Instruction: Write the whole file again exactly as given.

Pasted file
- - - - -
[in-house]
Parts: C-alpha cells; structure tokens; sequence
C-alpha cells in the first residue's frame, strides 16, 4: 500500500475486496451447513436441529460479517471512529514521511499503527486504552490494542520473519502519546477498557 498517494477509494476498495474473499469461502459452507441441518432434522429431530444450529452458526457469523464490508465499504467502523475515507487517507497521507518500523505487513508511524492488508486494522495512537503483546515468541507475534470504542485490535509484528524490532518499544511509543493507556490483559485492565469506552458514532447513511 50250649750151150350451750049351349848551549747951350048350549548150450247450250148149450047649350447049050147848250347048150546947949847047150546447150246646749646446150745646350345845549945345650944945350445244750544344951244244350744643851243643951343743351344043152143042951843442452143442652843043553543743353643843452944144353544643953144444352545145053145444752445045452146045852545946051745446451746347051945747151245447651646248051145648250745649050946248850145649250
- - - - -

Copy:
[in-house]
Parts: C-alpha cells; structure tokens; sequence
C-alpha cells in the first residue's frame, strides 16, 4: 500500500475486496451447513436441529460479517471512529514521511499503527486504552490494542520473519502519546477498557 498517494477509494476498495474473499469461502459452507441441518432434522429431530444450529452458526457469523464490508465499504467502523475515507487517507497521507518500523505487513508511524492488508486494522495512537503483546515468541507475534470504542485490535509484528524490532518499544511509543493507556490483559485492565469506552458514532447513511 50250649750151150350451750049351349848551549747951350048350549548150450247450250148149450047649350447049050147848250347048150546947949847047150546447150246646749646446150745646350345845549945345650944945350445244750544344951244244350744643851243643951343743351344043152143042951843442452143442652843043553543743353643843452944144353544643953144444352545145053145444752445045452146045852545946051745446451746347051945747151245447651646248051145648250745649050946248850145649250